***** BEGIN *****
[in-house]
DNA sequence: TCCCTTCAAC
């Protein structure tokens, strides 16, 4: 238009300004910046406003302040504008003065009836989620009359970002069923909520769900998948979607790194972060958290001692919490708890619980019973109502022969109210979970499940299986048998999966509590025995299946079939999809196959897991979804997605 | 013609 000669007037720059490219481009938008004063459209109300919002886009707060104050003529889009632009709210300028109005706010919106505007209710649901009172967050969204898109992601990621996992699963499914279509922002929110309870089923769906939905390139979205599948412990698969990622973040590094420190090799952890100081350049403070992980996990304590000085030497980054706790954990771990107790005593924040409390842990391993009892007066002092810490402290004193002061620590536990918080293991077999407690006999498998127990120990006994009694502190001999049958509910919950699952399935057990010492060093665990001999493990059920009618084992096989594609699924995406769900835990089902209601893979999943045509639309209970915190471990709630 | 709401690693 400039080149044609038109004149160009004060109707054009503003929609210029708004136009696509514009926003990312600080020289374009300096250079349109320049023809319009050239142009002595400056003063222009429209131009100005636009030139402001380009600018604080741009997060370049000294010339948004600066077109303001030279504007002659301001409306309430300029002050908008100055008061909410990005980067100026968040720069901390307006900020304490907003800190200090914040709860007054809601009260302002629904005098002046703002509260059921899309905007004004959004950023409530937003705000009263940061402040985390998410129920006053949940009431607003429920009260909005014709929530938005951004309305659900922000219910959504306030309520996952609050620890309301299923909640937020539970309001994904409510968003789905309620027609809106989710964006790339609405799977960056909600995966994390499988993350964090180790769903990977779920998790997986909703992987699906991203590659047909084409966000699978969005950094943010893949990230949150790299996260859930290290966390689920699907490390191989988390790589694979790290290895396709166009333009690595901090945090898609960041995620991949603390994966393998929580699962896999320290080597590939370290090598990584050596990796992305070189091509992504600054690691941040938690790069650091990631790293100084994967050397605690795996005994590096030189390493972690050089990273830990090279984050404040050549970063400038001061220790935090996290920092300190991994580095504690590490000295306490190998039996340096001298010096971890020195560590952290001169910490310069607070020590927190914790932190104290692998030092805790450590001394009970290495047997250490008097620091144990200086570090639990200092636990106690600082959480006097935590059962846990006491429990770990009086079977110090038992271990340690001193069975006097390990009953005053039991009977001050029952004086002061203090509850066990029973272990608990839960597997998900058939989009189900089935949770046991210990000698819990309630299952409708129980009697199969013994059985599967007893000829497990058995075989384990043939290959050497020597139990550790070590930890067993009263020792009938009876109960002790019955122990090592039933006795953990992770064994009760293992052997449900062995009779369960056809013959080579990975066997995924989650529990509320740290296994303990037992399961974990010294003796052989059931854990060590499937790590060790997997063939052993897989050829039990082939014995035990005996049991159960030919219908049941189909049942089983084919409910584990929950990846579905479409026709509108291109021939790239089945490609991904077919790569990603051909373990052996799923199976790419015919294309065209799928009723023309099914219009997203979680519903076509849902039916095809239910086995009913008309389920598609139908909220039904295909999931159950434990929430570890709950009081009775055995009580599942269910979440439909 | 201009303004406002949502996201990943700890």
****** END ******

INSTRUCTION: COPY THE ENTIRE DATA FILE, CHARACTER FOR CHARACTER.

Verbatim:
[in-house]
DNA sequence: TCCCTTCAAC
């Protein structure tokens, strides 16, 4: 238009300004910046406003302040504008003065009836989620009359970002069923909520769900998948979607790194972060958290001692919490708890619980019973109502022969109210979970499940299986048998999966509590025995299946079939999809196959897991979804997605 | 013609 000669007037720059490219481009938008004063459209109300919002886009707060104050003529889009632009709210300028109005706010919106505007209710649901009172967050969204898109992601990621996992699963499914279509922002929110309870089923769906939905390139979205599948412990698969990622973040590094420190090799952890100081350049403070992980996990304590000085030497980054706790954990771990107790005593924040409390842990391993009892007066002092810490402290004193002061620590536990918080293991077999407690006999498998127990120990006994009694502190001999049958509910919950699952399935057990010492060093665990001999493990059920009618084992096989594609699924995406769900835990089902209601893979999943045509639309209970915190471990709630 | 709401690693 400039080149044609038109004149160009004060109707054009503003929609210029708004136009696509514009926003990312600080020289374009300096250079349109320049023809319009050239142009002595400056003063222009429209131009100005636009030139402001380009600018604080741009997060370049000294010339948004600066077109303001030279504007002659301001409306309430300029002050908008100055008061909410990005980067100026968040720069901390307006900020304490907003800190200090914040709860007054809601009260302002629904005098002046703002509260059921899309905007004004959004950023409530937003705000009263940061402040985390998410129920006053949940009431607003429920009260909005014709929530938005951004309305659900922000219910959504306030309520996952609050620890309301299923909640937020539970309001994904409510968003789905309620027609809106989710964006790339609405799977960056909600995966994390499988993350964090180790769903990977779920998790997986909703992987699906991203590659047909084409966000699978969005950094943010893949990230949150790299996260859930290290966390689920699907490390191989988390790589694979790290290895396709166009333009690595901090945090898609960041995620991949603390994966393998929580699962896999320290080597590939370290090598990584050596990796992305070189091509992504600054690691941040938690790069650091990631790293100084994967050397605690795996005994590096030189390493972690050089990273830990090279984050404040050549970063400038001061220790935090996290920092300190991994580095504690590490000295306490190998039996340096001298010096971890020195560590952290001169910490310069607070020590927190914790932190104290692998030092805790450590001394009970290495047997250490008097620091144990200086570090639990200092636990106690600082959480006097935590059962846990006491429990770990009086079977110090038992271990340690001193069975006097390990009953005053039991009977001050029952004086002061203090509850066990029973272990608990839960597997998900058939989009189900089935949770046991210990000698819990309630299952409708129980009697199969013994059985599967007893000829497990058995075989384990043939290959050497020597139990550790070590930890067993009263020792009938009876109960002790019955122990090592039933006795953990992770064994009760293992052997449900062995009779369960056809013959080579990975066997995924989650529990509320740290296994303990037992399961974990010294003796052989059931854990060590499937790590060790997997063939052993897989050829039990082939014995035990005996049991159960030919219908049941189909049942089983084919409910584990929950990846579905479409026709509108291109021939790239089945490609991904077919790569990603051909373990052996799923199976790419015919294309065209799928009723023309099914219009997203979680519903076509849902039916095809239910086995009913008309389920598609139908909220039904295909999931159950434990929430570890709950009081009775055995009580599942269910979440439909 | 201009303004406002949502996201990943700890």